Of all the underlying reasons that drama creeps into our workplaces and ruins corporate culture, a lack of authenticity is the most serious.
We know the drill: Have a policy for everything, make employees sign acknowledgments for all those policies, draft a statement about your company’s “commitment to diversity and inclusion” and post it on your company website. Defend every claim of unfairness with your standard statement that your company is “committed to an environment free of harassment” and that you are an “equal opportunity employer.” I’m not necessarily saying any of these are bad, I’m saying they are rote responses that send a clear message: “We are an average company who implements average solutions.”
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And what’s worse is a company that says these things but means none of them.
I liken a company’s promise of a “harassment-free” workplace to a restaurant that promises diners “poison-free” meals. I suppose a restaurant wants to make sure that diners know they won’t get food poisoning when they visit, but isn’t a better marketing strategy to promise them an excellent dining experience?
Similarly, promising a harassment-free workplace tells employees: “We promise to do the minimum” or “We promise to do what the law requires.” A more effective approach is to promise a healthy and inclusive workplace culture. That necessarily means that the culture won’t tolerate harassment, and it also means that employees will be respected, developed, and provided with opportunities to thrive.
Here’s a common scenario:
Company: We have a zero-tolerance policy when it comes to sexual harassment. Employee: My boss tells sexually suggestive jokes and makes sexually charged comments and at the last sales conference he invited me up to his hotel room. (Employee’s inner-dialogue: This is hard to do, but I want this to stop, and I’m going to believe the company’s stated commitment to keep me safe.) Manager: Well, was he drunk? (Manager’s inner-dialogue: I have so much work to do, this is the last thing I want to deal with. And besides, this employee is complaining about a guy who brings a lot of money to the company.) Employee: I don’t know? (Employee’s inner-dialogue: Is this person serious? What happened to zero tolerance?) Manager: Were you drunk? (Inner-dialogue: I mean, it’s a fair question.) Employee: No. (Inner-dialogue: Well, I guess I know where this is going . . .) Manager: Okay, we’ll look into it, but I’m sure he was joking. (Inner- dialogue: I better not find that any of this is true . . . I can’t lose this guy.) Employee: Um, okay. Thanks, I guess. (Inner-dialogue: I should have listened to my coworker who told me to keep my mouth shut.)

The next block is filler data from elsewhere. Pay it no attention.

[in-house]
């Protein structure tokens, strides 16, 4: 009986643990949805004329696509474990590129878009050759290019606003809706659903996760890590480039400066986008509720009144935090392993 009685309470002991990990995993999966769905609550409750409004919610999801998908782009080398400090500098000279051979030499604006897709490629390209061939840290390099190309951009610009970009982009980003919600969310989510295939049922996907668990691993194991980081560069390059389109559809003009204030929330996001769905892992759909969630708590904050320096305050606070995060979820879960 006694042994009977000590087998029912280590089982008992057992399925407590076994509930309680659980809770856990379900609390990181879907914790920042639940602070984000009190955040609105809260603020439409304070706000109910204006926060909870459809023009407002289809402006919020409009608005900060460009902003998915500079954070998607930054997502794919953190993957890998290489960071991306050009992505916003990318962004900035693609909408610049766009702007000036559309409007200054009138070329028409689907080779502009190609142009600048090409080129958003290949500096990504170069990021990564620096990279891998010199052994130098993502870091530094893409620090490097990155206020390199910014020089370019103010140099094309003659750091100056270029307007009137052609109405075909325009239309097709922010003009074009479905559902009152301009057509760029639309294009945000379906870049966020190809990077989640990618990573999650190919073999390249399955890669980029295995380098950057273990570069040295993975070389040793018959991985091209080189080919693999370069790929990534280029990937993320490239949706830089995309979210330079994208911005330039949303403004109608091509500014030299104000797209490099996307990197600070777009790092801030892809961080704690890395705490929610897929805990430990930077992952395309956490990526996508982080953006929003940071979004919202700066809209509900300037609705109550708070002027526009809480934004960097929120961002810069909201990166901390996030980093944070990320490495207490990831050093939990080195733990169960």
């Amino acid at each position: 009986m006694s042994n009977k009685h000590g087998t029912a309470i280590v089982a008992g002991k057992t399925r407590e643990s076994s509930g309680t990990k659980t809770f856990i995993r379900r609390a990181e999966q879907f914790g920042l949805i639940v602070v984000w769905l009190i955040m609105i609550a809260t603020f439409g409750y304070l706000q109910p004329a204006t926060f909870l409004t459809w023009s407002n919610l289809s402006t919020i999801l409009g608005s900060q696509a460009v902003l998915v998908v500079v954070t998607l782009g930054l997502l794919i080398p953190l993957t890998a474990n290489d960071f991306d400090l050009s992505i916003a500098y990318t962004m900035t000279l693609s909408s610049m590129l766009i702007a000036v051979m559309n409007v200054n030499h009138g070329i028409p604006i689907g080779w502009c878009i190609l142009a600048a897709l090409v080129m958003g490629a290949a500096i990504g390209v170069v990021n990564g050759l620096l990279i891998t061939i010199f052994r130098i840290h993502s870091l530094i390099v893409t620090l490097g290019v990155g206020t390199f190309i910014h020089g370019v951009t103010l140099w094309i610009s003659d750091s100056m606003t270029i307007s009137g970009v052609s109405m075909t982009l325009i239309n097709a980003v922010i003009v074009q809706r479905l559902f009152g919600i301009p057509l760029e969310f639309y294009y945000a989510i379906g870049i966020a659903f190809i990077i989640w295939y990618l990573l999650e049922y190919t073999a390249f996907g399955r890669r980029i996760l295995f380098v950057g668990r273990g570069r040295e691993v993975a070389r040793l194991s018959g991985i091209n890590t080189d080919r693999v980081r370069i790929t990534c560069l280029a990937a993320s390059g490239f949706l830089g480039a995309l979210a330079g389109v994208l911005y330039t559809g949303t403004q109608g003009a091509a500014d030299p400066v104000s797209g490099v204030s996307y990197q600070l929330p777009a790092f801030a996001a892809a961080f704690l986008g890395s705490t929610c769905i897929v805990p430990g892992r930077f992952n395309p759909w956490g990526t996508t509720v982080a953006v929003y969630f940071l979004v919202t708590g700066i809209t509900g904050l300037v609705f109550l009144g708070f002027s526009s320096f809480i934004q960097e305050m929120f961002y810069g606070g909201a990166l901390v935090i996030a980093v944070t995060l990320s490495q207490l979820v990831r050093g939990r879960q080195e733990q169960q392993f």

How do you create and maintain a culture that says what it means and means what it says? Try this three-step process: Define it. Live it. Color it in.
Define it: You can’t “live your values” until you’ve defined what those values are. This involves more than putting a mission statement on your website. What does your company really stand for? Why do employees and leaders join and stay with your company? If your company’s focus is on increasing revenue (for example, a start-up that will perish without showing profit quickly), then don’t pretend to be a company that wants to retain employees for a lifetime. If you are a company whose passion is making the world a better place, say so and structure your culture to attract employees who buy into that philosophy. More than ever, culture matters to employees, often even more than compensation.
Live it: So now that you’ve found your company’s true north, how do you make it real? First and foremost, walk the walk. Be radically authentic. All work on defining your culture will go to waste if your employees sense that it is simply lip service. If you’ve defined integrity as a core company value, then act in all instances of ethical lapses. All of them. If you say you believe in and value diversity and inclusion, then be a champion for a comprehensively and creatively designed and deployed D&I plan.
Color it in: Simply defining and living your values isn’t quite enough. Be meticulous about linking your company culture to your company’s purpose and passion. And do so in detail. Will you draft and distribute an employee handbook (yawn) or an inspirational guide that gives employees genuine guidelines about what to expect, and also tells them what is expected of them? Will you talk about your values during interviews, at performance meetings, during coaching sessions and even when an employee is exiting your company? If not, why not? Once you’ve made your company purpose clear, it’s time to yell that message from the rooftops every chance you get.
Practicing profound authenticity is the first step on the path to a drama-free workplace.
Excerpted with permission from the publisher, Wiley, from The Drama Free Workplace: How You Can Prevent Unconscious Bias, Sexual Harassment, Ethics Lapses, and Inspire a Healthy Culture by Patti Perez. Copyright © 2019 by John Wiley & Sons. All rights reserved. This book is available wherever books and ebooks are sold.
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